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THE COVID19 pandemic has taught us much. Lessons that have been incredible tough.

It’s taught us about the importance of basic hygiene, about economic fragility and about the susceptibility of political decision-making.

Our “normal” existence has been shattered by an enemy we can’t see, smell or feel and almost every aspect of the freedoms many of us take for granted – family, work, school, travel – have been unsettled, if not completely up-ended.

For a generation which has ridden a wave of incredible medical and technological advancements, the COVID19 pandemic is not just a shock but a total rejection of our perceived invincibility.

The world has experienced devastating pandemics before, and less deadly spreads which have fortunately controlled in more recent times. Depending on which source you consider expert, the Spanish Flu pandemic which started spreading in 1918 killed somewhere between 50 to 100 million people.

In that instance, people from disadvantaged socio-economic backgrounds caught the virus first and they died in greater numbers than the rich. Being from a prosperous socio-economic background didn’t protect you from getting the Spanish flu, but it did help you survive.

An insightful study into the impact of the Spanish flu on the rich and the poor from Svenn‐Erik Mamelund, from Oslo Metropolitan University, in 2018, found “social inequalities in pandemic outcomes do not form part of the discussion in international preparedness plans for pandemic influenza. This is not conducive to achieving the international goals of eradicating poverty, reducing social inequalities and ensuring good health for all …”.

Mamelund’s study is not the first, and will not be the last, to lament the failure of focus on protecting and supporting the disadvantaged and vulnerable amid a pandemic.

We’ve seen it in micro examples in Australia during this pandemic, where people in insecure work, those with no work or mental health issues and single parents – all cohorts at greater risk of poverty, have been plunged into deeper depths.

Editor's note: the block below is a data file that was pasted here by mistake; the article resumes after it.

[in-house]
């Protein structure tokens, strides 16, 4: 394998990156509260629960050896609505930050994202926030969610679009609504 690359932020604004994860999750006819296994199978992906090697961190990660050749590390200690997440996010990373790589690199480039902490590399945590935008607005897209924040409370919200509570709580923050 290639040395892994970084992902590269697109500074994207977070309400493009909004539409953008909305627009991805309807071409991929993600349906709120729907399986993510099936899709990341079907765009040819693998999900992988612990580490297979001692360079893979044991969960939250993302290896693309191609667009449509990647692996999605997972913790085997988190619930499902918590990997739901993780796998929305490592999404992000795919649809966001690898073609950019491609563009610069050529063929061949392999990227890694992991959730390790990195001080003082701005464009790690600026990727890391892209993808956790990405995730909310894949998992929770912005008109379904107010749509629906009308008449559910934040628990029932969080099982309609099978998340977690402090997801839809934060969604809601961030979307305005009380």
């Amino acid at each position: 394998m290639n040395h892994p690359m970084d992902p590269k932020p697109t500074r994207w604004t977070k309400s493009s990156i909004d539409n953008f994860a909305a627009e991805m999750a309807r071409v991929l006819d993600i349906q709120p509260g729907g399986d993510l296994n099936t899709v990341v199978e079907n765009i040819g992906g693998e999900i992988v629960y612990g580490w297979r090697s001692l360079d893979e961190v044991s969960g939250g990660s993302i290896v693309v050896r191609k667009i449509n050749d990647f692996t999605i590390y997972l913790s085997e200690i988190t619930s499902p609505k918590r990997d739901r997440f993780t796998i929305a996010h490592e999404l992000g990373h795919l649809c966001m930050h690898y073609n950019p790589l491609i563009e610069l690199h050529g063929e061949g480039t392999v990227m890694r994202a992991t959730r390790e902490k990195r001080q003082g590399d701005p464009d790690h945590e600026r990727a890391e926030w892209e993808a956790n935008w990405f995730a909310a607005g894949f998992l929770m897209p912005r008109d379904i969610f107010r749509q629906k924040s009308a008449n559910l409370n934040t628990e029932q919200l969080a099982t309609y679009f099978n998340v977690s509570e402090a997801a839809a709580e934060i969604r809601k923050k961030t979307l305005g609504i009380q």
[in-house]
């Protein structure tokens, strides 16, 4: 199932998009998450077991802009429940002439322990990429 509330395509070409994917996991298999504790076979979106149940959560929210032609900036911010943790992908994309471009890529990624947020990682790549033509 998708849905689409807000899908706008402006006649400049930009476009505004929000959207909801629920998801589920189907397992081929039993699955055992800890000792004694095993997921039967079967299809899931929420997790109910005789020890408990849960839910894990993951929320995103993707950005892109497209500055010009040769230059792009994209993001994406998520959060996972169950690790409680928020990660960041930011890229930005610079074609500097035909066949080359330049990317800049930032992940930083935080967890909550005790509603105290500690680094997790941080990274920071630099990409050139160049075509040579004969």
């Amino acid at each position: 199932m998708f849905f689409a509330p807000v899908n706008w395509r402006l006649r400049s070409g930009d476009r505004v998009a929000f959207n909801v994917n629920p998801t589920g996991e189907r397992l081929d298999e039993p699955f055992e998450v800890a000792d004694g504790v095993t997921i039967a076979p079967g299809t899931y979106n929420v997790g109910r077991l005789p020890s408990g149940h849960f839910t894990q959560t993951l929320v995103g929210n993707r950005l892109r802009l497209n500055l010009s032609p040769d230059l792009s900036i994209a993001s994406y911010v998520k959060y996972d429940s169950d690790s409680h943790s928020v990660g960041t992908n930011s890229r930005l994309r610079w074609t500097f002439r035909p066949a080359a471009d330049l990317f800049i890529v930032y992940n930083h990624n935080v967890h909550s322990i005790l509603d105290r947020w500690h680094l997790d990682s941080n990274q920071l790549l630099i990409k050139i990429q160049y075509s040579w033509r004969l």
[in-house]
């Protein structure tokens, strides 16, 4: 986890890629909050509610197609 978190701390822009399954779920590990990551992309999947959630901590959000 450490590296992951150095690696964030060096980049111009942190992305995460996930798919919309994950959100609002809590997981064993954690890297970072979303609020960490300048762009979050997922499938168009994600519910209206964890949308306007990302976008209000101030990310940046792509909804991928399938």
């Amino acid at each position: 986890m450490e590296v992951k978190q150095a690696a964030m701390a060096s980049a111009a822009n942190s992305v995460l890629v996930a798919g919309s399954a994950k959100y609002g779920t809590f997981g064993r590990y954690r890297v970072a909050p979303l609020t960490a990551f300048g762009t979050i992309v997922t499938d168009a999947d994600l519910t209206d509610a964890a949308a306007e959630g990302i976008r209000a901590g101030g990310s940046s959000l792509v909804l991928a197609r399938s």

Governments have recognised these impacts and a mix of restrictions, lockdowns and health advice have positioned Australia to fight the spread of the virus.

Economically, it’s much harder to make the case that we’ve got it right. Billions of dollars have been poured into the economy to avoid immediate calamity but seemingly unaligned to the long road out.

This week we learned that vaccination rates in regions where larger numbers of disadvantaged residents live is much lower than socio-economically prosperous regions. It’s particularly stark in the outer western areas of Melbourne and Sydney where populations are on average younger and more diverse.

Epidemiologist Mary-Louise McLaws from the University of NSW this week described the data as shameful.

For the broader Ballarat region, our early vaccination numbers are encouraging, albeit data is not yet available to show what the rates are within individual suburbs.

The concern is that the vaccination rollout and education campaign may yet be the biggest challenge of the pandemic response.

The mixed messaging regarding the safety and availability of vaccines has undoubtedly increased hesitancy.  That there are continuing campaigns encouraging people to get a vaccine “because that’s the way out of the crisis” is obvious, yet far too shallow in the circumstances.

That messaging means nothing if there is insufficient supply, or if access to vaccines for communities where the virus has the potential to spread quickly is limited. And it won’t be effective if the messaging is not supported by unambiguous and targeted education about the efficacy of vaccines.

If we can’t convince people who, for no reason of their own, are unaware or just wary, the progression to vaccination levels which will support fewer lockdowns will not be achieved.

There’s never been a more important time to support the vulnerable and disadvantaged in our community. We’ve so much generosity from our community in supporting causes to reduce that vulnerability in the past 12 months – ensuring access to housing, food and basics which we used to take for granted for those that have fallen into poverty.

Now it’s time to ensure that community generosity is backed by a concerted and unambiguous vaccination program which targets those most at risk.

* Andrew Eales is the chief executive officer of the Ballarat Foundation. To donate go to www.ballaratfoundation.org.au